Virtuosity Savored

A blog by Adam J. Rosenbaum

Month: June, 2016

Care For Some Quail With Your Potatoe?: Beha’alotkha 2016

Pregame Chatter: Why is it often difficult to express our frustrations in a direct way? Why do we often complain about other things or people and avoid speaking about what is really bothering us?

As an example, the Israelites in our Torah portion complain about being deprived of meat while in the wilderness approaching the Promised Land. But is this really the source of their frustration?

The Pitch: “The riffraff in their midst felt a gluttonous craving; and then the Israelites wept and said, ‘If only we had meat to eat! We remember the fish that we used to eat free in Egypt, the cucumbers, the melons, the leeks, the onions, and the garlic. Now our gullets are shriveled. There is nothing at all! Nothing but this manna to look to!’” (Numbers 11:4-6)

Swing #1: “The subject of [the Israelites’] grumblings is not revealed at this juncture, since, at the beginning, they kept it inside. Later, they clothed their discontent in the form of a hankering for meat; but though, at the beginning, their discontent smoldered within them, the Lord who knows the thoughts of man was well aware of what was going on inside their hearts … The phrase ‘The Lord heard’ implies that He understood the situation, though nothing had actually been explicitly said.” – Isaac Arama

Swing #2: “Just before [the Israelites demanded meat] it is written, ‘and they craved a craving.’ Indeed, Israel did not crave meat, for [after Sinai] they were already free from the evil impulse. Rather, they craved a craving, they yearned to have a [physical, bodily] craving. It seemed to them that it would be preferable to come under the power of craving meat and [be able to demonstrate] that they could withstand the temptation, and that they could eat the meat in holiness and purity, and thereby bring pleasure to God. But their way was not proper in God’s eyes, for no person needs to make a test for himself, even if by means of this, he merits to attain a very high rung. For this way [of self-contrived testing necessarily] involves conniving [deception] and self-importance [self-injury, arrogance]. A person who indeed loves God is more satisfied when he is simply [able to] serve without [any] mental games of craving and temptation.” – S’fat Emet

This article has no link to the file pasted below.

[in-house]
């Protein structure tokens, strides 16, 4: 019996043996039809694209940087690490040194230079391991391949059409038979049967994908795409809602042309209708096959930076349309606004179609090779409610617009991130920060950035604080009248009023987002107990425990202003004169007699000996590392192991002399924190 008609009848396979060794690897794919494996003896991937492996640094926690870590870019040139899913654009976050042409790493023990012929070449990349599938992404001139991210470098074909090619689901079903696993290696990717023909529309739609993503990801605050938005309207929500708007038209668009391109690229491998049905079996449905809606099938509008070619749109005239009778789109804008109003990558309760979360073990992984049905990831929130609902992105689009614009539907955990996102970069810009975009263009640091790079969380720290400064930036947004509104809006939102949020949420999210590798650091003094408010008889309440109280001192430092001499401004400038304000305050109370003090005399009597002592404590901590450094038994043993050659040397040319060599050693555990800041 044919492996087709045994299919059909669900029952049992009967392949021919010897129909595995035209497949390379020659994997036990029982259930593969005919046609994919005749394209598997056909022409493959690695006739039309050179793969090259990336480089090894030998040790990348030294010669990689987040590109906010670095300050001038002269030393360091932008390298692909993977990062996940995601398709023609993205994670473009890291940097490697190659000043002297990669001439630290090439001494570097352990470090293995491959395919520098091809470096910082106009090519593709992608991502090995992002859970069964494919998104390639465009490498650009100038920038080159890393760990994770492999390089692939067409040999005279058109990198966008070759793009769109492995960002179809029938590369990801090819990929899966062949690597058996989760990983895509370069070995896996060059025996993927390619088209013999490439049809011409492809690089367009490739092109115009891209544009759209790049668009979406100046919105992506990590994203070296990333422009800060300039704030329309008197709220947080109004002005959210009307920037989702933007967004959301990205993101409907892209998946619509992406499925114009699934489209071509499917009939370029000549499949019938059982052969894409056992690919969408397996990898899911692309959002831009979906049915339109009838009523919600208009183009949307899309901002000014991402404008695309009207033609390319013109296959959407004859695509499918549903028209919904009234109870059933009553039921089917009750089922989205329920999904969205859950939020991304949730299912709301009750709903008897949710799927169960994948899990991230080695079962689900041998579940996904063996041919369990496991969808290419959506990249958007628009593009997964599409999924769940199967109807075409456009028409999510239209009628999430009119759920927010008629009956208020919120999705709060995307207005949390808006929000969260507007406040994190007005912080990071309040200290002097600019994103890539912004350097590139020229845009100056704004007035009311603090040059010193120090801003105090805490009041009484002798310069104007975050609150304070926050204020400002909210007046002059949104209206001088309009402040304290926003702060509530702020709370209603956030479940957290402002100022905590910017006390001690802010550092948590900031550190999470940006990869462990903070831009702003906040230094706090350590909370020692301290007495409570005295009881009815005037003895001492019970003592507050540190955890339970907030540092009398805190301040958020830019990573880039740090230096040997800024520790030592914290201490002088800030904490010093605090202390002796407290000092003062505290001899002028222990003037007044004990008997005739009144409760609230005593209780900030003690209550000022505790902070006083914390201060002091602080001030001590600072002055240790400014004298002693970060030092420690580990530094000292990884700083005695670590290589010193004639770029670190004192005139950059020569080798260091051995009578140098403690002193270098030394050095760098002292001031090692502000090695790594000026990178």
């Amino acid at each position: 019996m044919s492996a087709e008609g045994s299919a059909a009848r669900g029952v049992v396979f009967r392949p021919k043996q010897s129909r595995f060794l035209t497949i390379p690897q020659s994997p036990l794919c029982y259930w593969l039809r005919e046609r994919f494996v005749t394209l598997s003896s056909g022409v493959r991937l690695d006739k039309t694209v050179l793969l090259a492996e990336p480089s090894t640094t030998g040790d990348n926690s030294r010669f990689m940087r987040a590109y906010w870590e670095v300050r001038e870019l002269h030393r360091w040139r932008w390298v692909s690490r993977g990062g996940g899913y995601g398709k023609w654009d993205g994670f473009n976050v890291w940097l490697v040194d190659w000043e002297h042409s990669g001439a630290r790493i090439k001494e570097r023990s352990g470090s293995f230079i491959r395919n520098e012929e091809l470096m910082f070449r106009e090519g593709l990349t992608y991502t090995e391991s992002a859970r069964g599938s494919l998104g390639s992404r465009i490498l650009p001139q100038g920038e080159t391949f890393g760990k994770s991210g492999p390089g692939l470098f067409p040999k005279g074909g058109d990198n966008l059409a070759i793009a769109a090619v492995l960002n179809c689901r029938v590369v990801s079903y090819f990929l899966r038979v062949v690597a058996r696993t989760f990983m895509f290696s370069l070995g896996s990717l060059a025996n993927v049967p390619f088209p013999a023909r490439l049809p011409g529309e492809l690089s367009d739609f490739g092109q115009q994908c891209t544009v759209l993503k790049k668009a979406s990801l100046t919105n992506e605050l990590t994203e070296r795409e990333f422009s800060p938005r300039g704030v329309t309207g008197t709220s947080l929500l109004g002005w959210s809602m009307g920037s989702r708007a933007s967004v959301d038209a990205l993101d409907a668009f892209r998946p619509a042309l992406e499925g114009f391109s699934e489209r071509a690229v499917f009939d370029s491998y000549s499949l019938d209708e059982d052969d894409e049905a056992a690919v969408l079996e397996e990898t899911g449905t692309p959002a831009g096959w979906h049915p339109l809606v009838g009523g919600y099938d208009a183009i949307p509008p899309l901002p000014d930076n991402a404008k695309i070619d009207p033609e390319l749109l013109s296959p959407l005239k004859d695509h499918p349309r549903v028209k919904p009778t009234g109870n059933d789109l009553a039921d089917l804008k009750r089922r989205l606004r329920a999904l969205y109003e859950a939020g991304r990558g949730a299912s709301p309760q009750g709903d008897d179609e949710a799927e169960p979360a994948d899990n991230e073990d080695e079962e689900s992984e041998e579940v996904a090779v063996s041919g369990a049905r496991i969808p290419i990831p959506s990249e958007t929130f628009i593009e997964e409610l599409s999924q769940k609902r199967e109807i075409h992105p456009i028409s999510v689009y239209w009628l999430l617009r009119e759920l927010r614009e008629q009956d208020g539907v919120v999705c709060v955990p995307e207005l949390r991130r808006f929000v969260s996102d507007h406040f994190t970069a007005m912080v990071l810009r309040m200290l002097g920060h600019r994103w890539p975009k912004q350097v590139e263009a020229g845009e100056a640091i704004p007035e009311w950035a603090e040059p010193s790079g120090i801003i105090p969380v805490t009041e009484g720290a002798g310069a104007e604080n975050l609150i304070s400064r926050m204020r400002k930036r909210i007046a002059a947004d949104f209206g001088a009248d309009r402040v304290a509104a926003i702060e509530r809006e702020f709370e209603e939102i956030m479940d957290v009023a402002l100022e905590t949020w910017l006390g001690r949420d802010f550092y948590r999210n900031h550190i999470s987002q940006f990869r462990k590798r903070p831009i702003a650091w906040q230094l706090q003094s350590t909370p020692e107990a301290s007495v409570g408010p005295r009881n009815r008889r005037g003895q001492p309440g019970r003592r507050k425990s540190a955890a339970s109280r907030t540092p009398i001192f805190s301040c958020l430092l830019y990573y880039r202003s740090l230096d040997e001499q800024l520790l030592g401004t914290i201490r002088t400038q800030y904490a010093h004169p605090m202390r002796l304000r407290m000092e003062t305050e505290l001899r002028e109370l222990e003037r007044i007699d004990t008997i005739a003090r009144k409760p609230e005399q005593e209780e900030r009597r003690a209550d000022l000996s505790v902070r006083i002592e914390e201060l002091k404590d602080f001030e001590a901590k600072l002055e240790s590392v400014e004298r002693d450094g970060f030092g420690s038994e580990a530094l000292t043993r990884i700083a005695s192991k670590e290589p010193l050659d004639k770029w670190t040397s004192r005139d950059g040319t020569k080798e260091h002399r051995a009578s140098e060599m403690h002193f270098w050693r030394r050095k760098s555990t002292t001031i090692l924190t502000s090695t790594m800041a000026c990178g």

Swing #3: “The phenomenon of the quail … like manna, has a curious natural correlative in the Sinai that suggests the story may have roots in reality. Huge flocks of quail, Coturnix coturnix, migrate every autumn from Europe to Central Africa and return in the spring. The birds are often so exhausted by this flight that they drop, near-dead, in the hundreds along the northern coastline of Egypt and Sinai. … Given this phenomenon, some scientists have suggested that the death of the Israelites after eating the quail can be attributed to a rare ornithological disease the birds carried after ingesting a poisonous fungus in the Nile Valley.” – Bruce Feiler, Walking the Bible

Late-Inning Questions: Our commentaries tell us that the Israelites’ frustration about a lack of meat is a “cover” for the concerns they are reluctant to address: their insecurities about moving from slavery in Egypt to obedience of God’s commandments. That God is able to answer their concerns about meat is a lesson to the Israelites to only ask for what you really need (or, if you take into account Feiler’s quote, that sometimes you receive what you ask for only via coincidence). If you were an Israelite in this circumstance, how could you have expressed your misgivings in a direct and respectful way? Or is that too much to ask of a people who have gone through major life changes since leaving Egypt?

On Deck at Emanu-El: At next Saturday’s services, we will be proud to present Shema Yisrael: Torah With All Our Senses. This is an award-winning program introduced at the most recent USCJ Conference. Daphne Hubara and I look forward to showing you how easy it can be to read Torah together. Please be a part of a brand-new way to experience the Torah and Haftarah readings, and join us Saturday, July 2nd, at 9:30AM.